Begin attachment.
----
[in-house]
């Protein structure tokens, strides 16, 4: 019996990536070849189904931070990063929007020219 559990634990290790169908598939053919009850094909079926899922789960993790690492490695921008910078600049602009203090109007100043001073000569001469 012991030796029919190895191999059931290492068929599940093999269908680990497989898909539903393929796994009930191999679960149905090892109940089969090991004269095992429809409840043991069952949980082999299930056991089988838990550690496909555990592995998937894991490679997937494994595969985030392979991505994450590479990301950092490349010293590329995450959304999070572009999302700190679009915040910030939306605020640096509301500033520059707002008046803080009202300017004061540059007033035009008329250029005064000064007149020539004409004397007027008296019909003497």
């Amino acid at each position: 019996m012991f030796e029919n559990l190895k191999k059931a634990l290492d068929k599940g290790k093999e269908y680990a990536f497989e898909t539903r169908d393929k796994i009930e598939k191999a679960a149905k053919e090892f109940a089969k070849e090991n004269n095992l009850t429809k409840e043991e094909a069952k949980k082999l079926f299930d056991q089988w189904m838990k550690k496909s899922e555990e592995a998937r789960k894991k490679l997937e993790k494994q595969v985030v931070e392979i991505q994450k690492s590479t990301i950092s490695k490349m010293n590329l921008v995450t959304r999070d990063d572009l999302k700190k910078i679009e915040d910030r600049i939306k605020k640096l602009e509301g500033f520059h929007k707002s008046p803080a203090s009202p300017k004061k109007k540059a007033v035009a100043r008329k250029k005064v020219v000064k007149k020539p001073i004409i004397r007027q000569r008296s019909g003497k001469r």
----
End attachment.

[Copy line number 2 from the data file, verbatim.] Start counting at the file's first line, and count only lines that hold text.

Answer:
């Protein structure tokens, strides 16, 4: 019996990536070849189904931070990063929007020219 559990634990290790169908598939053919009850094909079926899922789960993790690492490695921008910078600049602009203090109007100043001073000569001469 012991030796029919190895191999059931290492068929599940093999269908680990497989898909539903393929796994009930191999679960149905090892109940089969090991004269095992429809409840043991069952949980082999299930056991089988838990550690496909555990592995998937894991490679997937494994595969985030392979991505994450590479990301950092490349010293590329995450959304999070572009999302700190679009915040910030939306605020640096509301500033520059707002008046803080009202300017004061540059007033035009008329250029005064000064007149020539004409004397007027008296019909003497």